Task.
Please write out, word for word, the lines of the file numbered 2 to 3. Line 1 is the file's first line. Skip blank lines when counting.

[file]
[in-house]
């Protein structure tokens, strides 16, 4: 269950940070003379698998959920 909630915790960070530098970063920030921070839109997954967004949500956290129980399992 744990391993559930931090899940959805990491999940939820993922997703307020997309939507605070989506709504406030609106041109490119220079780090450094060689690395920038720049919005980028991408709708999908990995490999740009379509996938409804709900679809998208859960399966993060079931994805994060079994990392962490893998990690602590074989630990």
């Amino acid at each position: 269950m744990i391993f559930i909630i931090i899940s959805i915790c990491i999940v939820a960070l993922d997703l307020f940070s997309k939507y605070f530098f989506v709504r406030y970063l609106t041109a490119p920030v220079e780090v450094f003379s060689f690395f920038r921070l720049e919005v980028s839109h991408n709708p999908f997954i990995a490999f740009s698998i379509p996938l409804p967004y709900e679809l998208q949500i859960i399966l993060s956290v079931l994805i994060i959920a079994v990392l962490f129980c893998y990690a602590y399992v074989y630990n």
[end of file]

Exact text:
């Protein structure tokens, strides 16, 4: 269950940070003379698998959920 909630915790960070530098970063920030921070839109997954967004949500956290129980399992 744990391993559930931090899940959805990491999940939820993922997703307020997309939507605070989506709504406030609106041109490119220079780090450094060689690395920038720049919005980028991408709708999908990995490999740009379509996938409804709900679809998208859960399966993060079931994805994060079994990392962490893998990690602590074989630990």
């Amino acid at each position: 269950m744990i391993f559930i909630i931090i899940s959805i915790c990491i999940v939820a960070l993922d997703l307020f940070s997309k939507y605070f530098f989506v709504r406030y970063l609106t041109a490119p920030v220079e780090v450094f003379s060689f690395f920038r921070l720049e919005v980028s839109h991408n709708p999908f997954i990995a490999f740009s698998i379509p996938l409804p967004y709900e679809l998208q949500i859960i399966l993060s956290v079931l994805i994060i959920a079994v990392l962490f129980c893998y990690a602590y399992v074989y630990n």